Critical internal incident declared at Hinchingbrooke Hospital due to the number of people attending A&E

PUBLISHED: 13:06 08 February 2017 | UPDATED: 13:08 08 February 2017

Hinchingbrooke Hospital,

Hinchingbrooke Hospital,

Archant

Hinchingbrooke Hospital has declared a “critical internal incident” due to a huge increase in the numbers of people attending its A&E department.

Patients are being urged to consider other forms of treatment and care rather than heading straight to the emergency department.

In a statement released today (Wednesday) the hosptial has said it is experincing an increase in demand for its services, and despite the best efforts of staff, patients are waiting much longer than usual to be assessed and treated. This has been compounded by a significant number of patients attending for treatment who could have sought medical help from other NHS services.

On Monday, 145 people attended the A&E department, a 16 per cent increase on what would be considered “usual levels”, and earlier in the month the trust experienced one of its busiest days ever, with 150 attendances to the department.

Phil Walmsley, chief operating officer at Hinchingbrooke Hospital, said: “This week is proving to be another very challenging one for our Emergency Department.

“We are currently experiencing a high level of demand for our services, including a significant number of patients attending our A&E department who could have been treated elsewhere. I can’t state strongly enough the importance of people using our services responsibly. A&E is for emergency or life-threatening health concerns only, and yet we are still seeing people arrive in the department who simply shouldn’t be there.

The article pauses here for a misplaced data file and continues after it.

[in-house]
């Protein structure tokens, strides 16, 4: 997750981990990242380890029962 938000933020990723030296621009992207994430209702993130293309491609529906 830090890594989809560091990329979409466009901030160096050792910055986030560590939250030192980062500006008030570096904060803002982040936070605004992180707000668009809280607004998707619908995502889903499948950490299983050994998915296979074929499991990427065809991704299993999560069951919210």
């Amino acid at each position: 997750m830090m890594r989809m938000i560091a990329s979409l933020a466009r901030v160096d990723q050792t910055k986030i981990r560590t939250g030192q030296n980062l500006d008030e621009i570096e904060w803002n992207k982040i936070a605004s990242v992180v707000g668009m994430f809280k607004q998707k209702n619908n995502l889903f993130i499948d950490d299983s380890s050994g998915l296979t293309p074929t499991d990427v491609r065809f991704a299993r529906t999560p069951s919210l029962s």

He added: “Please remember that if you are unsure if A&E is the right place for you to be treated, seek advice from your GP, pharmacy, minor injury and illness unit or call NHS 111. We are incredibly proud of our staff for how they continue to pull together as a team to provide the very best standards of care, even in the face of these signification pressures.”

There are various alternative NHS services which may be able to treat people more appropriately:

PHARMACY: Can provide confidential, expert advice and treatment for a range of common illnesses and complaints without having to wait for a GP appointment.

NHS111: This service has been introduced to make easier for you to access local NHS healthcare services in England. NHS 111 and easy way to get the right help, whatever the time. NHS 111 is available 24 hours a day, 365 days a year. Calls are free.

YOUR GP: is fast can help as they have trained professionals who can advise you. This is particularly important if you suffer from an underlying health condition. Dealing with illness early can prevent any trips to hospital.

WALK IN CENTRES: Walk-In Centres can be treated for minor injuries and ailments.

The public can find out more on how to keep well and where to get expert advice at www.nhs.uk/staywell.

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